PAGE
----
- As a result of completing this lesson, the learner will be able to recognize common types of supported and suspended scaffolds, their basic design and construction requirements, and the basic hazards posed by scaffold work and their controls.
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The goal of this lesson is to enable learners to recognize basic types of supported and suspended scaffolds and their capacity requirements, their basic design and construction requirements, and the basic hazards posed by scaffold work and their controls.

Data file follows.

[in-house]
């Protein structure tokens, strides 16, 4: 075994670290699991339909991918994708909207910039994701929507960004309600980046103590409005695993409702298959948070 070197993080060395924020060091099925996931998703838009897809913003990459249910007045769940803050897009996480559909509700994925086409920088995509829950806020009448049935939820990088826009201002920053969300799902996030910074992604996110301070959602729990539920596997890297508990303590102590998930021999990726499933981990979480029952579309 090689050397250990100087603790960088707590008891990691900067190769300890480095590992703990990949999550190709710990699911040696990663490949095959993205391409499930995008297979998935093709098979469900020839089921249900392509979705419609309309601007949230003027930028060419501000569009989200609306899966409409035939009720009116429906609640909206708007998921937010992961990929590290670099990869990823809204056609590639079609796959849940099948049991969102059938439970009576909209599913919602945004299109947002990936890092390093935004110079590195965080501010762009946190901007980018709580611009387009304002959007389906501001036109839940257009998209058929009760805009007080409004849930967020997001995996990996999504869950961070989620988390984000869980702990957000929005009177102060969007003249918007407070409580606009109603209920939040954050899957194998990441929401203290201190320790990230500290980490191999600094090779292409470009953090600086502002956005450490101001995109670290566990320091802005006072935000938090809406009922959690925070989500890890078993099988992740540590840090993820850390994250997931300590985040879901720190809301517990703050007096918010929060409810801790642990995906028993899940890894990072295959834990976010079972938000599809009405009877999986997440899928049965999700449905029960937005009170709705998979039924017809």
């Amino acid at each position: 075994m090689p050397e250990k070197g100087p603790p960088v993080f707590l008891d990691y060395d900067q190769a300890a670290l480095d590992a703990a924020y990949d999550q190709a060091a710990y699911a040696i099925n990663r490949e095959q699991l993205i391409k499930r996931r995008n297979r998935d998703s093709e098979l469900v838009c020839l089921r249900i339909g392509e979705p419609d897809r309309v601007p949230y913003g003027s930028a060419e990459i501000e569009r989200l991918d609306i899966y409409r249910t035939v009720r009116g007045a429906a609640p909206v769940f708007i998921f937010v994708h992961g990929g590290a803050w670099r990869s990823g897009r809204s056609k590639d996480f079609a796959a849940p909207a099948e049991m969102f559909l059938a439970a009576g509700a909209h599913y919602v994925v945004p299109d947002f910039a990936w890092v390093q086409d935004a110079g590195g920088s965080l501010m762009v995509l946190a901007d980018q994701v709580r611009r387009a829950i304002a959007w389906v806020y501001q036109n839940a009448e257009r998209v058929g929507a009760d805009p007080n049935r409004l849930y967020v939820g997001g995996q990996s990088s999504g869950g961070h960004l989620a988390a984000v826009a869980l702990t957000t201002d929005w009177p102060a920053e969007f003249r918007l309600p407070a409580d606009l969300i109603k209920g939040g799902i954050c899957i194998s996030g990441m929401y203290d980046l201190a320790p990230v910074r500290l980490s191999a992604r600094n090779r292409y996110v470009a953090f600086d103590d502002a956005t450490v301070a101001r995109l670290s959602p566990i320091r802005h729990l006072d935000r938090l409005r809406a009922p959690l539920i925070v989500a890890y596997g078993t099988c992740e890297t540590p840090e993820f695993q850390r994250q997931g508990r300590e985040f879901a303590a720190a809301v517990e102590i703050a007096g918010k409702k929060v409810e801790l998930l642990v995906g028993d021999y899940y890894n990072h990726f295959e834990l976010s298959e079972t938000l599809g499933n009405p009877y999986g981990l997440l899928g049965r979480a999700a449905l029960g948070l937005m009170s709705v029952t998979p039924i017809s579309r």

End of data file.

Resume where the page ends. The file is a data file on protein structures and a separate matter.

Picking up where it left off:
An estimated 2.3 million construction workers, or 65 percent of the construction industry, work on scaffolds. Protecting these workers from scaffold-related accidents may prevent some of the 4,500 injuries and over 60 deaths every year, according to the Bureau of Labor Statistics (BLS) data for the private sector. The productivity savings for American employers is estimated at $90 million dollars, in workdays not lost. In a recent BLS study, 72 percent of workers injured in scaffold accidents attributed the accident either to the planking or support giving way, or to the employee slipping or being struck by a falling object. All of these accidents can be controlled by compliance with OSHA standards.
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